Global labor market recovery goes into reverse: ILO
International Desk: Multiple global crises are causing a marked deterioration in the global labour market recovery, said a new report from the International Labour Organization (ILO).
The 9th edition of the ILO Monitor on the World of Work published yesterday, found that after significant gains during the last quarter of 2021, the number of hours worked globally dropped in the first quarter of 2022, to 3.8% below the pre-crisis benchmark (fourth quarter of 2019).
This is equivalent to a deficit of 112 million full-time jobs with increasing inequalities within and between countries, reads a press release.
The decline represents a significant downgrading of figures published by the ILO in January 2022.
Multiple new and interconnected global crises, including inflation (especially in energy and food prices), financial turbulence, potential debt distress, and global supply chain disruption – exacerbated by war in Ukraine – means there is a growing risk of a further deterioration in hours worked in 2022, as well as a broader impact on global labour markets in the months to come.
The report also finds that a great and growing divergence between richer and poorer economies continues to characterise the recovery.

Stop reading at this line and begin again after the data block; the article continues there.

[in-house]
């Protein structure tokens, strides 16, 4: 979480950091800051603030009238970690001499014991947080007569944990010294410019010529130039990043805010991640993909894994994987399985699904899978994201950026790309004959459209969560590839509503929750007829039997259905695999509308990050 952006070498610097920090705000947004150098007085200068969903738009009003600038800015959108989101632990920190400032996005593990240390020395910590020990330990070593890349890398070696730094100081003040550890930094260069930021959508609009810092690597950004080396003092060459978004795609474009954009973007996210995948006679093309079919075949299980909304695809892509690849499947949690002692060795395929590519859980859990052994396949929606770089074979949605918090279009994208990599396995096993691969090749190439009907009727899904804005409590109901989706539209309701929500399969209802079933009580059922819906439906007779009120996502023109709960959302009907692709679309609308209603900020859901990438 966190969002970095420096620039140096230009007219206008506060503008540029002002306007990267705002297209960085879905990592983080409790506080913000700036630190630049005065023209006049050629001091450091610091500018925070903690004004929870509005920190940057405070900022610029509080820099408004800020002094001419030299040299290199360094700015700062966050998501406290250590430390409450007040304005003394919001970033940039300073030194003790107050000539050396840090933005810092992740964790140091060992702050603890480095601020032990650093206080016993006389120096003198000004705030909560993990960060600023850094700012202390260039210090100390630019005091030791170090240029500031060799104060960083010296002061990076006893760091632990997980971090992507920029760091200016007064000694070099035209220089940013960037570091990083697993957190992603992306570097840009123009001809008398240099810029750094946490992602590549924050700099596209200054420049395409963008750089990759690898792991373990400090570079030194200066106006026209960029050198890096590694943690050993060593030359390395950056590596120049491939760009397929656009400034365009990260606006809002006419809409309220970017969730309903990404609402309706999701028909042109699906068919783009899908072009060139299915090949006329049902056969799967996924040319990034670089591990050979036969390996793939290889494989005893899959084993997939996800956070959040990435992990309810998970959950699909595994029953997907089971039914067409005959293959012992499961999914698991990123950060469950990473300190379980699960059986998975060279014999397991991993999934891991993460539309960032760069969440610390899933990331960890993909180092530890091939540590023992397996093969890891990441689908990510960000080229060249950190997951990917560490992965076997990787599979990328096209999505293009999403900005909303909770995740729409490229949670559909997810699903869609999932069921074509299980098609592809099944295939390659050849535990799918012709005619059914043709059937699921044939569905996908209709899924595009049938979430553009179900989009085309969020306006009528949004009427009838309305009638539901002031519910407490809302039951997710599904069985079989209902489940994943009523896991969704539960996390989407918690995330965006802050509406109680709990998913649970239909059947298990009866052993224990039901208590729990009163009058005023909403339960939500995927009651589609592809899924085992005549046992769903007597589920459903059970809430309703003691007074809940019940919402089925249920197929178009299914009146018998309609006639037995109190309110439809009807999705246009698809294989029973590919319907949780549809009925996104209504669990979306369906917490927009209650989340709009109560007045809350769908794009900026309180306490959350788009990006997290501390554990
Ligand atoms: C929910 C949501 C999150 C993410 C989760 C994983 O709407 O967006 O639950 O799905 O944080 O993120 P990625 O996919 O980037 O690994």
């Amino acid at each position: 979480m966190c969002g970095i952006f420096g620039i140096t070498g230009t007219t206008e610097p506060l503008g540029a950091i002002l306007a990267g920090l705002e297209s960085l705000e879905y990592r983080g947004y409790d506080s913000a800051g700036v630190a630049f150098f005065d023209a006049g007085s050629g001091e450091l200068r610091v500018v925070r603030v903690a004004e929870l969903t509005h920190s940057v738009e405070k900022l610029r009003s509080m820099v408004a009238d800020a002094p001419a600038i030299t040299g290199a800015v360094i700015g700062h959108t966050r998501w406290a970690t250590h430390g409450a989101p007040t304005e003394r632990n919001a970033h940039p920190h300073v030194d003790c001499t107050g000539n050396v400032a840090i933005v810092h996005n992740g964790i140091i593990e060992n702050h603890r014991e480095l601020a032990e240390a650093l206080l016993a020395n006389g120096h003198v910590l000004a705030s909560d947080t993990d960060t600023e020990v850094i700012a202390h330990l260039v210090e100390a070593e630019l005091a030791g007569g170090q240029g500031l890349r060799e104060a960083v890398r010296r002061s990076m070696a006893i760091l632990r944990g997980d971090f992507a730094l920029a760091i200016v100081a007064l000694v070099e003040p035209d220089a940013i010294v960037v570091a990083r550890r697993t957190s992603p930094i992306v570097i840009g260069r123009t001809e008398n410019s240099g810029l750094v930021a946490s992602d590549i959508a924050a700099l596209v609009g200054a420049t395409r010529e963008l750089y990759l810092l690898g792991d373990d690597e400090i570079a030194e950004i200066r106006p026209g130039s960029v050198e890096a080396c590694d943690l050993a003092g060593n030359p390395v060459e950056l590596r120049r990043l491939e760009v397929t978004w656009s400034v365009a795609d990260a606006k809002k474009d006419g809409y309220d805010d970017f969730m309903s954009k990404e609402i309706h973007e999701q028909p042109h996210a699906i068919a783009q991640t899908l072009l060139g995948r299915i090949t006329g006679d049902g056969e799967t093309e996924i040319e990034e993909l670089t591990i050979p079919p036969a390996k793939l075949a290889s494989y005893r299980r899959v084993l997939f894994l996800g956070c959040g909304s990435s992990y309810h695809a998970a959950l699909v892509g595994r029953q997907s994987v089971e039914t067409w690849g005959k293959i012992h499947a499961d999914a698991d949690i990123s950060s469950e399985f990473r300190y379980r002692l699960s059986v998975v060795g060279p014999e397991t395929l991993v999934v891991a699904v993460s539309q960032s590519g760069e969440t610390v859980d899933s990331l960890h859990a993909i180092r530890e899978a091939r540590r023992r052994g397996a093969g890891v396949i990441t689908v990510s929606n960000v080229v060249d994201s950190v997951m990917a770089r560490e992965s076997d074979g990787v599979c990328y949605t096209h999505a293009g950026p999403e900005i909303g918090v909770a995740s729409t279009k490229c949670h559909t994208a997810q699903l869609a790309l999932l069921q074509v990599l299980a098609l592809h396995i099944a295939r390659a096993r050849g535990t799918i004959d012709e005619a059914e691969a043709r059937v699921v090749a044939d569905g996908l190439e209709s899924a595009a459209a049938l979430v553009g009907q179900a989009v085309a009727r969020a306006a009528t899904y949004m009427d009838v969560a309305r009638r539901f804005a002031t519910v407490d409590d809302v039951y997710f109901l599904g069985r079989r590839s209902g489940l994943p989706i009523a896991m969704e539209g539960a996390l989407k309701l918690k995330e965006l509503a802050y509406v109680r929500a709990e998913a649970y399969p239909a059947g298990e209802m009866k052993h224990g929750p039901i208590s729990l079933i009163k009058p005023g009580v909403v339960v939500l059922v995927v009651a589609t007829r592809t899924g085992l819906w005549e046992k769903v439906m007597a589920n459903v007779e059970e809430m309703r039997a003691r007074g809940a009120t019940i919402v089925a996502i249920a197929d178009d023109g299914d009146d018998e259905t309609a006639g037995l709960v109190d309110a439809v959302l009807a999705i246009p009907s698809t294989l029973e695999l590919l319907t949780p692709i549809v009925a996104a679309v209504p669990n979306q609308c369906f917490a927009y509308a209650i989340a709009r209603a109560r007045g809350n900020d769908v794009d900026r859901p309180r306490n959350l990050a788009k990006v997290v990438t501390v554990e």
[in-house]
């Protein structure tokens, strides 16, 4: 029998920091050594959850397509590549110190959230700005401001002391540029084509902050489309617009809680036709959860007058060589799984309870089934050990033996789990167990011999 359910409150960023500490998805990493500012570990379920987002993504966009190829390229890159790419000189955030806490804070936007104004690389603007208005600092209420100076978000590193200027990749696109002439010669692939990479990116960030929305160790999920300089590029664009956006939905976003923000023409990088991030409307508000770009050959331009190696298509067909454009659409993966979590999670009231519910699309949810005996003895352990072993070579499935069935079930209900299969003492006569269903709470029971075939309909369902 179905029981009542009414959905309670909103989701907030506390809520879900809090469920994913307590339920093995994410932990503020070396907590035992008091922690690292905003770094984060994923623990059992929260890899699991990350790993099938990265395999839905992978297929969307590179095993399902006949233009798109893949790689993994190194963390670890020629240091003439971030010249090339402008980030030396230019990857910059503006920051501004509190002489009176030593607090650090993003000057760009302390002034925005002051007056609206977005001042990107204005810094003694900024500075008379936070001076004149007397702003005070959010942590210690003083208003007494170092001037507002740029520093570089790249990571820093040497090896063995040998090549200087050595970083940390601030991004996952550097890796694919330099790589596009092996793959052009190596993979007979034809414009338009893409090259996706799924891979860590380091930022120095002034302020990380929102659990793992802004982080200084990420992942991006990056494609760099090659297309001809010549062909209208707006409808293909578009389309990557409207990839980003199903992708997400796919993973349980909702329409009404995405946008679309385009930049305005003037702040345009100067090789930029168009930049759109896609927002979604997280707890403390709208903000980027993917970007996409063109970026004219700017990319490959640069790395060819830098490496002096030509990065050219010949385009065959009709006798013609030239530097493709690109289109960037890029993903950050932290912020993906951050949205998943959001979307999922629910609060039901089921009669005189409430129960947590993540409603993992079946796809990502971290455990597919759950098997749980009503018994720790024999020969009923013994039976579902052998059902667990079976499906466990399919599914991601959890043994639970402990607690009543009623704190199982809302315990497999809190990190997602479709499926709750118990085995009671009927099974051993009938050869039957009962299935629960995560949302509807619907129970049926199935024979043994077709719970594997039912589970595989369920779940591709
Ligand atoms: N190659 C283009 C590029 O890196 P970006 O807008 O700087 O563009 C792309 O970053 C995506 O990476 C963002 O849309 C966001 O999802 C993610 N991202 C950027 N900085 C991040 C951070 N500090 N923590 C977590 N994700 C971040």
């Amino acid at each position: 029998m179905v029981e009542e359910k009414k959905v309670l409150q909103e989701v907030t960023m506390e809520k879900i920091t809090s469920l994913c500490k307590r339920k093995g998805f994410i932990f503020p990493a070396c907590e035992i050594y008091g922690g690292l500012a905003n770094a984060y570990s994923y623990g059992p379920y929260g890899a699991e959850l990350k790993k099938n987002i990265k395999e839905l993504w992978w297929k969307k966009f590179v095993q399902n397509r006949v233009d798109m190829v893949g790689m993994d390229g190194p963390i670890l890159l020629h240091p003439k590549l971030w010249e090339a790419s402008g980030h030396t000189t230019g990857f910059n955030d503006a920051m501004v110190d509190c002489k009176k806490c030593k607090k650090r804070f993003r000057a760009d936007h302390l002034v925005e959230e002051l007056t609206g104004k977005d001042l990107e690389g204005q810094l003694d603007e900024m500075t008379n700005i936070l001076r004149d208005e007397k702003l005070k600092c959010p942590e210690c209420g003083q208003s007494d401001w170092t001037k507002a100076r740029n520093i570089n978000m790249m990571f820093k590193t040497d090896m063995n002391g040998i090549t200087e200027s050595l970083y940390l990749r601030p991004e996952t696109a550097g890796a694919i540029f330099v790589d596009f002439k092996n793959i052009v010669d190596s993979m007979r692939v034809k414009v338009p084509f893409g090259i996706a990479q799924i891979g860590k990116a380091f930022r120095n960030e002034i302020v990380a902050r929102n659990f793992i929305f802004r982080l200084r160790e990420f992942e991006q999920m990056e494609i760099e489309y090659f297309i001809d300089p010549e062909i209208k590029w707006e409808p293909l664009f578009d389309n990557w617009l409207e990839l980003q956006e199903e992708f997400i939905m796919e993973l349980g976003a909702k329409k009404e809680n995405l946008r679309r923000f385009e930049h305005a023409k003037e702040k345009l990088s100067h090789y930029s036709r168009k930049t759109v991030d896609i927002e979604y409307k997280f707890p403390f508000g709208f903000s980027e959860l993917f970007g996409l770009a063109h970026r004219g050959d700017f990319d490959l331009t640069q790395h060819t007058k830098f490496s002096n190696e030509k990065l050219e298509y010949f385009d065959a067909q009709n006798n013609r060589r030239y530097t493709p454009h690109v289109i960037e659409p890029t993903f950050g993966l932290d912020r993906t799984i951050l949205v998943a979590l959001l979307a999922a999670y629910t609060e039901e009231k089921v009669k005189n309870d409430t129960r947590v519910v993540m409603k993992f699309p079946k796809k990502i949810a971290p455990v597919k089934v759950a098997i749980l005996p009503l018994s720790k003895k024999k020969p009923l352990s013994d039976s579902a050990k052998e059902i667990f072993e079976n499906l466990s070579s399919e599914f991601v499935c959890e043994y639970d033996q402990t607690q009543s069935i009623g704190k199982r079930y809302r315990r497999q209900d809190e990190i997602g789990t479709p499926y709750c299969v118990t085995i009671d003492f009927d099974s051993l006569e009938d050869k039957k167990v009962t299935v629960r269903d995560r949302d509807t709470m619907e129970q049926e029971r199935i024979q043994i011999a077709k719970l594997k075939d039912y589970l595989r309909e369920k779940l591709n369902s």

Driven by disruptions in production and trade exacerbated by the Ukraine crisis, the increase in food and commodity prices is badly hurting poor households and small businesses, especially those in the informal economy.
“The global labour market recovery has gone into reverse. An uneven and fragile recovery has been made more uncertain by a self-reinforcing combination of crises. The impact on workers and their families, especially in the developing world, will be devastating and could translate into social and political dislocation,” said ILO Director-General Guy Ryder.
“It is now more essential than ever that we work together and focus on creating a human-centred recovery.”
The report spells out a series of measures as a way forward including timely and effective support to maintain the purchasing power of labour income and the overall living standards of workers and their families and urgent tripartite dialogue to support appropriate and fair wage adjustments including to minimum wages, strengthening of social protection systems and income support, and the provision of food security measures where necessary.
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